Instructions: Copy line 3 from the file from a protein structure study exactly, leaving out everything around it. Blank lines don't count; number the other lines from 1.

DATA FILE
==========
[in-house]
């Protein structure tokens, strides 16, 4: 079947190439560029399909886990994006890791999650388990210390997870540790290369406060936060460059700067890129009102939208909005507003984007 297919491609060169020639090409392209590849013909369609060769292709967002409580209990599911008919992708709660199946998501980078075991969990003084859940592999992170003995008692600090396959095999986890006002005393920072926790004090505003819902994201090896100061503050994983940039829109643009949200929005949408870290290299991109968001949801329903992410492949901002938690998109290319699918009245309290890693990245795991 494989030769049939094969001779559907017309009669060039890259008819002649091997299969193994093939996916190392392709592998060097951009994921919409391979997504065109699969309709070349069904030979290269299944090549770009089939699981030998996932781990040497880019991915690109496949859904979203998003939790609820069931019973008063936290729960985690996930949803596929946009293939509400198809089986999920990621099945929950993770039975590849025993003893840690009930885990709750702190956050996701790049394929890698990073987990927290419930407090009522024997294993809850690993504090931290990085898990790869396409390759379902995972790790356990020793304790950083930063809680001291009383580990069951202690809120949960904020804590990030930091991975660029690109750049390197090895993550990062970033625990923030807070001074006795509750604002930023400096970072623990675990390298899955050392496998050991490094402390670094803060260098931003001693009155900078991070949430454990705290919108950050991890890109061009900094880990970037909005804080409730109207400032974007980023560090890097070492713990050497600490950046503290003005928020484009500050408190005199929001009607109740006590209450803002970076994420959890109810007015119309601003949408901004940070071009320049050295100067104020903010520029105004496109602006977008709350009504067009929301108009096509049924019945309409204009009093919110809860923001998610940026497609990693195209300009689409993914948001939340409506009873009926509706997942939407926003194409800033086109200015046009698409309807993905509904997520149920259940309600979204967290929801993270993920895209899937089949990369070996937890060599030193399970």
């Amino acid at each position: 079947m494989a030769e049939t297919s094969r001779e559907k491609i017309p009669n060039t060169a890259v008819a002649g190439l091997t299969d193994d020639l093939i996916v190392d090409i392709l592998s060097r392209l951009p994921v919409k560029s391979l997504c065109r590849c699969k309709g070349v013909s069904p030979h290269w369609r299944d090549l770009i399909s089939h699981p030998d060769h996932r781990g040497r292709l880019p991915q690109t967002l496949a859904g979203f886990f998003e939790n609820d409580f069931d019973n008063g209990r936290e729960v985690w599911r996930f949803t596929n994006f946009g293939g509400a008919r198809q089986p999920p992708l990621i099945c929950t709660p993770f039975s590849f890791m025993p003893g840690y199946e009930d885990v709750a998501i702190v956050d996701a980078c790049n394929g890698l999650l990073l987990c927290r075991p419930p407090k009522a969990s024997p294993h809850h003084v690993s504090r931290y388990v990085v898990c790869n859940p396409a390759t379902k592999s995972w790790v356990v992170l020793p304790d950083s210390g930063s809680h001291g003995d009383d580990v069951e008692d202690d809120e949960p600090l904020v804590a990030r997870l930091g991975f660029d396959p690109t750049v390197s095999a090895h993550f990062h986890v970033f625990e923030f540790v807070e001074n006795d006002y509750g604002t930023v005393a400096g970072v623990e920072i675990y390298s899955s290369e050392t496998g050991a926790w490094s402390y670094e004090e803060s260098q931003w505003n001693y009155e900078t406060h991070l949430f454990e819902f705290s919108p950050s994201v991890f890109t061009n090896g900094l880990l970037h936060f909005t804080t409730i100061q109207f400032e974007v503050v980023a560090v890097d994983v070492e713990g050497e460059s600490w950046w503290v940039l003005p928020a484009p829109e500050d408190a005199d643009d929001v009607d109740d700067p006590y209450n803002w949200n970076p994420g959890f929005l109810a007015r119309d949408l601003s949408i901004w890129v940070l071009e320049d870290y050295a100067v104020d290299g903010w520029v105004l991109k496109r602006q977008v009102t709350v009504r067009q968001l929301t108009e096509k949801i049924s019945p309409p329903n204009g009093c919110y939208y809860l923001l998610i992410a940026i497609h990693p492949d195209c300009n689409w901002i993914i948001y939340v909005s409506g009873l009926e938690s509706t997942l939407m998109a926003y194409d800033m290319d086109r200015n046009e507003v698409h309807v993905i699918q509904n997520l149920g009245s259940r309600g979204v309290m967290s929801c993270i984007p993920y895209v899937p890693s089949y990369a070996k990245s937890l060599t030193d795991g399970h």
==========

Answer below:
């Amino acid at each position: 079947m494989a030769e049939t297919s094969r001779e559907k491609i017309p009669n060039t060169a890259v008819a002649g190439l091997t299969d193994d020639l093939i996916v190392d090409i392709l592998s060097r392209l951009p994921v919409k560029s391979l997504c065109r590849c699969k309709g070349v013909s069904p030979h290269w369609r299944d090549l770009i399909s089939h699981p030998d060769h996932r781990g040497r292709l880019p991915q690109t967002l496949a859904g979203f886990f998003e939790n609820d409580f069931d019973n008063g209990r936290e729960v985690w599911r996930f949803t596929n994006f946009g293939g509400a008919r198809q089986p999920p992708l990621i099945c929950t709660p993770f039975s590849f890791m025993p003893g840690y199946e009930d885990v709750a998501i702190v956050d996701a980078c790049n394929g890698l999650l990073l987990c927290r075991p419930p407090k009522a969990s024997p294993h809850h003084v690993s504090r931290y388990v990085v898990c790869n859940p396409a390759t379902k592999s995972w790790v356990v992170l020793p304790d950083s210390g930063s809680h001291g003995d009383d580990v069951e008692d202690d809120e949960p600090l904020v804590a990030r997870l930091g991975f660029d396959p690109t750049v390197s095999a090895h993550f990062h986890v970033f625990e923030f540790v807070e001074n006795d006002y509750g604002t930023v005393a400096g970072v623990e920072i675990y390298s899955s290369e050392t496998g050991a926790w490094s402390y670094e004090e803060s260098q931003w505003n001693y009155e900078t406060h991070l949430f454990e819902f705290s919108p950050s994201v991890f890109t061009n090896g900094l880990l970037h936060f909005t804080t409730i100061q109207f400032e974007v503050v980023a560090v890097d994983v070492e713990g050497e460059s600490w950046w503290v940039l003005p928020a484009p829109e500050d408190a005199d643009d929001v009607d109740d700067p006590y209450n803002w949200n970076p994420g959890f929005l109810a007015r119309d949408l601003s949408i901004w890129v940070l071009e320049d870290y050295a100067v104020d290299g903010w520029v105004l991109k496109r602006q977008v009102t709350v009504r067009q968001l929301t108009e096509k949801i049924s019945p309409p329903n204009g009093c919110y939208y809860l923001l998610i992410a940026i497609h990693p492949d195209c300009n689409w901002i993914i948001y939340v909005s409506g009873l009926e938690s509706t997942l939407m998109a926003y194409d800033m290319d086109r200015n046009e507003v698409h309807v993905i699918q509904n997520l149920g009245s259940r309600g979204v309290m967290s929801c993270i984007p993920y895209v899937p890693s089949y990369a070996k990245s937890l060599t030193d795991g399970h």